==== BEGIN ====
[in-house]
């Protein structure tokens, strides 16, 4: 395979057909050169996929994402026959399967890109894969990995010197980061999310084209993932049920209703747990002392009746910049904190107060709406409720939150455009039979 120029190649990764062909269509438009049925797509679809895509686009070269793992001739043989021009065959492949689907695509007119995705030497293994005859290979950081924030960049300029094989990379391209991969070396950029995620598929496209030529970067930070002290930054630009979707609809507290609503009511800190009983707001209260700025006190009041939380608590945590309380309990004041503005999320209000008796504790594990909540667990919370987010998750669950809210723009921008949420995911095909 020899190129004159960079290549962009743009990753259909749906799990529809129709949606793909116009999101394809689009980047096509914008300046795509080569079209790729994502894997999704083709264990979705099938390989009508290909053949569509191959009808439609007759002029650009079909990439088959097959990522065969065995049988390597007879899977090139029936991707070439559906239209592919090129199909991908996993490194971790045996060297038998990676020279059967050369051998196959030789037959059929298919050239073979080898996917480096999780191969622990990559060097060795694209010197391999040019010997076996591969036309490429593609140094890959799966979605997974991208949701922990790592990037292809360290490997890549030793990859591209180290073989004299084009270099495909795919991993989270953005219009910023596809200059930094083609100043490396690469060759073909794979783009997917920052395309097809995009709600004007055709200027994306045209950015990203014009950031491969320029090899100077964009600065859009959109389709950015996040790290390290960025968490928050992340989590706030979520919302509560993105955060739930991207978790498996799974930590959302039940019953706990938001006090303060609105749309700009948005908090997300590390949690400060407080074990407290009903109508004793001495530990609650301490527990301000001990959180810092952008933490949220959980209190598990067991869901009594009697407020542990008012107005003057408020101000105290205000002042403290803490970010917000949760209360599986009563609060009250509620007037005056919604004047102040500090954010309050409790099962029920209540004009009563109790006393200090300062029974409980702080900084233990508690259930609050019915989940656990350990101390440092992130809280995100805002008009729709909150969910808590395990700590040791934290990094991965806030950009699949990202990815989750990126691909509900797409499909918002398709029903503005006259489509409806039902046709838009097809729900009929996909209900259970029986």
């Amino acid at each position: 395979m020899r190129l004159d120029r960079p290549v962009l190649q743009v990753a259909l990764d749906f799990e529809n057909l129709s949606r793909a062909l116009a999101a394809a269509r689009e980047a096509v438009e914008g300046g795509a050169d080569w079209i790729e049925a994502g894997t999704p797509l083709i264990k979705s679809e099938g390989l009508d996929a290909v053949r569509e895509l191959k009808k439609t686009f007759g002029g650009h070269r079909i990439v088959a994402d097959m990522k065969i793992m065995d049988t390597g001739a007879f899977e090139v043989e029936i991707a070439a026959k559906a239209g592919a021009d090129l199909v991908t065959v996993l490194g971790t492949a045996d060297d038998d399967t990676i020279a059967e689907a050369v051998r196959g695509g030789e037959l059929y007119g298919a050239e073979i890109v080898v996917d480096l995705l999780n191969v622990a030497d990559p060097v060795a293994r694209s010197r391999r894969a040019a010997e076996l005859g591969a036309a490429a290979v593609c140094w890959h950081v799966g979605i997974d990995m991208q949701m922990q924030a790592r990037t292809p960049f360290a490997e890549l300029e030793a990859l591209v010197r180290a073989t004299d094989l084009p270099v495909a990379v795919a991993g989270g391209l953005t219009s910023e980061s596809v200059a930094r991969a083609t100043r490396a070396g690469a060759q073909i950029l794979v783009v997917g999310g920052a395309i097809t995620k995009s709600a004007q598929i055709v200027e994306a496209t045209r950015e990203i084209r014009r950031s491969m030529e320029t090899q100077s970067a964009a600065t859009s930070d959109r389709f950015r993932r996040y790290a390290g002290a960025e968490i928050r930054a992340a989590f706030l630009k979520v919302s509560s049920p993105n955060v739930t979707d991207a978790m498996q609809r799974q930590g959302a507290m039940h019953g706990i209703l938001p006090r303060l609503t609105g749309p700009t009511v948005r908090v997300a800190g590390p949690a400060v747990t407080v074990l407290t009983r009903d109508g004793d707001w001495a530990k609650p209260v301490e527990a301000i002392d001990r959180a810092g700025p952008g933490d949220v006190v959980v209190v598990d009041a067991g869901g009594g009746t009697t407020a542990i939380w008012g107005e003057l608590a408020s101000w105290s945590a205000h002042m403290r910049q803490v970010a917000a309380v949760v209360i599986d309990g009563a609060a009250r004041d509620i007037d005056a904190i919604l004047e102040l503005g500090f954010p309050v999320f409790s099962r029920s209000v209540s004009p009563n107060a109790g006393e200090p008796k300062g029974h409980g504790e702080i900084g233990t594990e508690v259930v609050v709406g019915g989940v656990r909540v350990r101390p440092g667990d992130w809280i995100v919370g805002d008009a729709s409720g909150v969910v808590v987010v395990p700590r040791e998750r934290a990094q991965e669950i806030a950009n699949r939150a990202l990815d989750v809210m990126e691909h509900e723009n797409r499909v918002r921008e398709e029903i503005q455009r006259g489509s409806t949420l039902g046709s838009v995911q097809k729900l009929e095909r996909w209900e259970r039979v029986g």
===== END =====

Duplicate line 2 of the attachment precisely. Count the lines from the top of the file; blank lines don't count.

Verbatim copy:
């Protein structure tokens, strides 16, 4: 395979057909050169996929994402026959399967890109894969990995010197980061999310084209993932049920209703747990002392009746910049904190107060709406409720939150455009039979 120029190649990764062909269509438009049925797509679809895509686009070269793992001739043989021009065959492949689907695509007119995705030497293994005859290979950081924030960049300029094989990379391209991969070396950029995620598929496209030529970067930070002290930054630009979707609809507290609503009511800190009983707001209260700025006190009041939380608590945590309380309990004041503005999320209000008796504790594990909540667990919370987010998750669950809210723009921008949420995911095909 020899190129004159960079290549962009743009990753259909749906799990529809129709949606793909116009999101394809689009980047096509914008300046795509080569079209790729994502894997999704083709264990979705099938390989009508290909053949569509191959009808439609007759002029650009079909990439088959097959990522065969065995049988390597007879899977090139029936991707070439559906239209592919090129199909991908996993490194971790045996060297038998990676020279059967050369051998196959030789037959059929298919050239073979080898996917480096999780191969622990990559060097060795694209010197391999040019010997076996591969036309490429593609140094890959799966979605997974991208949701922990790592990037292809360290490997890549030793990859591209180290073989004299084009270099495909795919991993989270953005219009910023596809200059930094083609100043490396690469060759073909794979783009997917920052395309097809995009709600004007055709200027994306045209950015990203014009950031491969320029090899100077964009600065859009959109389709950015996040790290390290960025968490928050992340989590706030979520919302509560993105955060739930991207978790498996799974930590959302039940019953706990938001006090303060609105749309700009948005908090997300590390949690400060407080074990407290009903109508004793001495530990609650301490527990301000001990959180810092952008933490949220959980209190598990067991869901009594009697407020542990008012107005003057408020101000105290205000002042403290803490970010917000949760209360599986009563609060009250509620007037005056919604004047102040500090954010309050409790099962029920209540004009009563109790006393200090300062029974409980702080900084233990508690259930609050019915989940656990350990101390440092992130809280995100805002008009729709909150969910808590395990700590040791934290990094991965806030950009699949990202990815989750990126691909509900797409499909918002398709029903503005006259489509409806039902046709838009097809729900009929996909209900259970029986």